This morning, I heard someone say “women hold up half the sky”, and I thought, “I would be happy if most people just held up their half of the conversation.” I’m hosting an event this evening where I will spend a lot of time chatting and being charming.
It may not look like it but there is an art to introducing people, remembering and providing the right details to get them talking, so they can get to know each other, so they can have a good time.
Sometimes its a lot of work, sometimes its a lot of fun.
My mental RSVP list for every event I throw has two columns: 1) attending, and 2) “totally cool and fun”. The translation of “totally cool and fun”, in adult speak, is “interesting conversationalist.”
I am unfortunately stuck with “totally cool” being automatically the highest praise that comes out of my mouth, but I am able to translate it if I pause for a second.
Conversation is important to me. Not just for work events (mine or my husbands), but because it really centers and connects me in the world. I need to talk and listen and hear stories and new ideas. I am not now and never will be a solitary, introverted person.
I once had the privilege of attending a storyweaving workshop with Spiderwoman Theater. The sisters were powerful and funny and that day with them years ago gave me a way to see how the threads of my experience come together and are part of a larger design.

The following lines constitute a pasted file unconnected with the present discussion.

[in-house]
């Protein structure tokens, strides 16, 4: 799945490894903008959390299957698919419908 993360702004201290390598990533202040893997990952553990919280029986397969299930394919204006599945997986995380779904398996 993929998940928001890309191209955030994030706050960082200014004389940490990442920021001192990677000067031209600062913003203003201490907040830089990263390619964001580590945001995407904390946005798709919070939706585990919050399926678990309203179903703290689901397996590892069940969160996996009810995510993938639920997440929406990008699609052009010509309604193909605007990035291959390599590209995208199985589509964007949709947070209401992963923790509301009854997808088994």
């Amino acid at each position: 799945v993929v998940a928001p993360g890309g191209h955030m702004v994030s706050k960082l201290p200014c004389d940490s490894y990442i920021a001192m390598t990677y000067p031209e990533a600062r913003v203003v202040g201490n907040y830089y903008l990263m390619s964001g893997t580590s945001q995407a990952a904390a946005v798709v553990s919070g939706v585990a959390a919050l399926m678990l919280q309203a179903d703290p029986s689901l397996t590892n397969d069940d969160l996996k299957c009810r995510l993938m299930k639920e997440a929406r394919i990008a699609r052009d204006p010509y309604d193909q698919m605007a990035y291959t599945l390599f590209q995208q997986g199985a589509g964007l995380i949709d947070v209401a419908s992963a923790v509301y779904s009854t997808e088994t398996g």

That weaving of connections, of people, of patterns is never far from my mind, especially when I am listening to clients tell me their stories.
I often tell my female clients to avoid describing their work as “weaving together” or “creating a tapestry” because these tasks are associated with “women’s work” and are generally devalued in mainstream US culture.
But that is what I do. And what I love to do. Help my coaching clients find their threads, stitch them together, see the value, the connection to humanity.
Its a rambly post today, but in honor of the topic I’m not going to edit or try to fix it. Or even find the spelling and punctuation errors that I invariably make.
One last thing: If you have never visited the National Museum of the American Indian in Washington DC I highly recommend it. It was humbling to understand the vastness of what I didn’t know (and still don’t) about Native American cultures.